Time and again I am asked about job search and interviewing by clients. I find many of these conversations frustrating. People seem to dwell on their own particular set of circumstances, on why they didn’t like their former jobs, and other distracting details. The entire focus should be on what you need to demonstrate to the hiring manager in order to get the job. An interview is not a conversation, it’s not a social meeting, it’s a way to verbally demonstrate and convince the listener that you are perfect for the job at hand.
How can you do this? First, you need to understand what the company needs. This means reading the posting, the job description, and researching the company and the industry. Internalizing what this company will need is your best road to success. How can you solve their problems? Remember it is not about YOU. It is about what they need. It doesn’t mean you cannot have a personality or a point of view, but you must not lose focus. In order to do this you must know yourself. What are your skills, competencies, attributes? How will these fit in with the job offered?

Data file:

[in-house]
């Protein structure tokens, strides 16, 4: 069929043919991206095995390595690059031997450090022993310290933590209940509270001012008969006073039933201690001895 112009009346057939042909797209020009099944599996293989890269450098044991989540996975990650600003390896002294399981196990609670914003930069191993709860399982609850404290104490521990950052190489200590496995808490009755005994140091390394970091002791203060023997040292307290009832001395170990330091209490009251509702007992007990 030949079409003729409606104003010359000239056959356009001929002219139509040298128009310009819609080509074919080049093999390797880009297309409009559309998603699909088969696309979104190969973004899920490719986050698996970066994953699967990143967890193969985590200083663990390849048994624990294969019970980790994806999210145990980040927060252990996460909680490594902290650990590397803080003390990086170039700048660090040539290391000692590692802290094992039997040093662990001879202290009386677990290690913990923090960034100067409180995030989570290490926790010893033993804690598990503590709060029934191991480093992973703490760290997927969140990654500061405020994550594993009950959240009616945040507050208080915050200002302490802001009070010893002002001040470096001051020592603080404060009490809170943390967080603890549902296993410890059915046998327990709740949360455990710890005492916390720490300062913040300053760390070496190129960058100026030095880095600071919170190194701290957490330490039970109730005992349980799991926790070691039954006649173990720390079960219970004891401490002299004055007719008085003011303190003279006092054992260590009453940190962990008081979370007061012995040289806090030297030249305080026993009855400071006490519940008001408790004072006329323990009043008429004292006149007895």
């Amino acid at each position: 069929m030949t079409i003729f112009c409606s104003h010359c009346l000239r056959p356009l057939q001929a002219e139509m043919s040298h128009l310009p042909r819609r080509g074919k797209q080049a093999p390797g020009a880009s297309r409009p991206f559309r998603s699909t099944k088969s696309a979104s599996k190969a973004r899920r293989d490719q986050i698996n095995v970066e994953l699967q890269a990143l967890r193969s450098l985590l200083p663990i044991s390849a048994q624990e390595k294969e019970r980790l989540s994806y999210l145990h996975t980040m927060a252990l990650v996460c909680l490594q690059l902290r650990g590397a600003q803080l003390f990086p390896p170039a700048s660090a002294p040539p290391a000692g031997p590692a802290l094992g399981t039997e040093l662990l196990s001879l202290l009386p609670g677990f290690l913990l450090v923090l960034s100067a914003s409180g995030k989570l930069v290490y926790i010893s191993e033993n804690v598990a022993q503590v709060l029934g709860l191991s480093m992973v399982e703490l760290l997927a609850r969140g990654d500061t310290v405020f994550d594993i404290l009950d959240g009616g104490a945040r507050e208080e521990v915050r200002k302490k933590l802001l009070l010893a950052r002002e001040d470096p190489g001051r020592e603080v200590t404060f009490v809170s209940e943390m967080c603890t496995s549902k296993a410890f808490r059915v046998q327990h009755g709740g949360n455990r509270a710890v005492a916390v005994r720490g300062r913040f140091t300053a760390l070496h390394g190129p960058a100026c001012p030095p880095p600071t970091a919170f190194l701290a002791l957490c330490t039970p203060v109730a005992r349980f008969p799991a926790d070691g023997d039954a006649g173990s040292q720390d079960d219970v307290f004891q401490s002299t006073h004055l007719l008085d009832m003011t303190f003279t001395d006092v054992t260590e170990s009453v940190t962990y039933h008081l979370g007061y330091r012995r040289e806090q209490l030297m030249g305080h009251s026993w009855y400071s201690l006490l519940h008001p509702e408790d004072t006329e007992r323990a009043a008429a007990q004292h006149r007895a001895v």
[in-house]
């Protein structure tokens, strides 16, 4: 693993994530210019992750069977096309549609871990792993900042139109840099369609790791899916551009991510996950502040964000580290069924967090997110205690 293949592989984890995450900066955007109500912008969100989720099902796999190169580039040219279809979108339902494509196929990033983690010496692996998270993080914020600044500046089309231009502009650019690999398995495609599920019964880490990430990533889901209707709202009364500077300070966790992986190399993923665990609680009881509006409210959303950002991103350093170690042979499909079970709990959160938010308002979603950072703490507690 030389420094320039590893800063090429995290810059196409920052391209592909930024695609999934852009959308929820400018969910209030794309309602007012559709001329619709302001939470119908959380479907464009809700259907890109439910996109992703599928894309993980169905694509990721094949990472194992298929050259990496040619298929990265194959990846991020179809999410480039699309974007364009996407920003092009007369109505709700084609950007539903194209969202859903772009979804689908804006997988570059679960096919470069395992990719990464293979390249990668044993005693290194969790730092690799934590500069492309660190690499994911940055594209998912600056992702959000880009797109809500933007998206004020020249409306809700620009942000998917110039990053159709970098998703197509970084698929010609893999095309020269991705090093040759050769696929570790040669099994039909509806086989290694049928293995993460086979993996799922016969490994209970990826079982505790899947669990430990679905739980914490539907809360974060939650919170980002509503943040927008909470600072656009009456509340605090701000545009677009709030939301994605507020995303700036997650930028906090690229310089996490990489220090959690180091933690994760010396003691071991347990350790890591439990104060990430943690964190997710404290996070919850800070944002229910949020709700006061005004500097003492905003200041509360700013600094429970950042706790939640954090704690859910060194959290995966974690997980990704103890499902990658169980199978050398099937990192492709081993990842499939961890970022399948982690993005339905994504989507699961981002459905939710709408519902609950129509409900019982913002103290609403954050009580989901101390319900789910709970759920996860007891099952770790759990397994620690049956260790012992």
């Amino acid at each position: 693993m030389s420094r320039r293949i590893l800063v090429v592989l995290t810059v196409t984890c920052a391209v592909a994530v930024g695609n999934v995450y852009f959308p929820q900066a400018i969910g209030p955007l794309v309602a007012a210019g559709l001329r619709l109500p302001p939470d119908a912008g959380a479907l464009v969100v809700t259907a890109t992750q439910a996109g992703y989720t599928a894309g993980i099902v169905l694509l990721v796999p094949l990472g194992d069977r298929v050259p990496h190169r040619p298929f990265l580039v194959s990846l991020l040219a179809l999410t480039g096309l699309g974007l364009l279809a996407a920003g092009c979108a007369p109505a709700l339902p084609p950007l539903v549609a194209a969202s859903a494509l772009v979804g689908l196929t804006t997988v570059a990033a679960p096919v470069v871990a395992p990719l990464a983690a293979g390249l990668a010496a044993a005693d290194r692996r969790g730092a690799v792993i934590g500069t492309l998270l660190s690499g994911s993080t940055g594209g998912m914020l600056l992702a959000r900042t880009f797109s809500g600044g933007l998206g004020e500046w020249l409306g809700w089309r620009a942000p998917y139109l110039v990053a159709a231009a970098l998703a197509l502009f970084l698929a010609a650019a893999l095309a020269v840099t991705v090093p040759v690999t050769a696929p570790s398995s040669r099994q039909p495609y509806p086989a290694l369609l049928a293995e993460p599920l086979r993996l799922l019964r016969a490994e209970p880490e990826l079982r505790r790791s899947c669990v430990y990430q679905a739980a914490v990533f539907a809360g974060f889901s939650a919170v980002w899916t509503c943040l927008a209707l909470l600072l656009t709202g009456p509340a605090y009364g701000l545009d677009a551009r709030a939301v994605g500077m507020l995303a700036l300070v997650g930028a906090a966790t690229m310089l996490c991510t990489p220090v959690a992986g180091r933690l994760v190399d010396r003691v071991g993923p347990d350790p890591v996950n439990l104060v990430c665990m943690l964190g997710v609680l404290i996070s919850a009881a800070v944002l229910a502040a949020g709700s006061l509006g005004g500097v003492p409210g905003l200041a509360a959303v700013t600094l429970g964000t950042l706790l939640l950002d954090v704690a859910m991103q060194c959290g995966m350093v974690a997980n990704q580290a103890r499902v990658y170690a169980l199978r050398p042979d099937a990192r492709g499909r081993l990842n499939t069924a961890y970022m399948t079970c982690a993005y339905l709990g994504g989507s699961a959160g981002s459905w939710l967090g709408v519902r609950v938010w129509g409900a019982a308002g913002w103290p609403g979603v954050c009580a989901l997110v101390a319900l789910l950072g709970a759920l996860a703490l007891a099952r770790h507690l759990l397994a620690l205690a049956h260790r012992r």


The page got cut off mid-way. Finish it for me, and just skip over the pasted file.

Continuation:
You need to connect the dots. Show how their requirement is met by your skill. How can you show that? You need to have stories about how you were able to solve a similar problem with a former company. Past performance is an indicator of future success. Be ready to tell those stories in depth step by step to clearly demonstrate why you are the best candidate for the job. It’s not really selling yourself as much as describing how capable you are in a given role that is similar enough to the one you want to fill for an employer.
If your resume is a simple list of tasks performed instead of bulleted quantified achievements, you won’t even get to the interview phase. Make sure your resume is telling an interesting story about what you’ve accomplished. Once you do that, the interview becomes an in-depth view of how you were able to achieve those results. And by “view”, I really mean something more like a video that the person interviewing you can relate to. They want to feel that they were in the room while you increased sales by ten percent. Only then will the interviewer begin to believe you and start to make sense of your personal brand.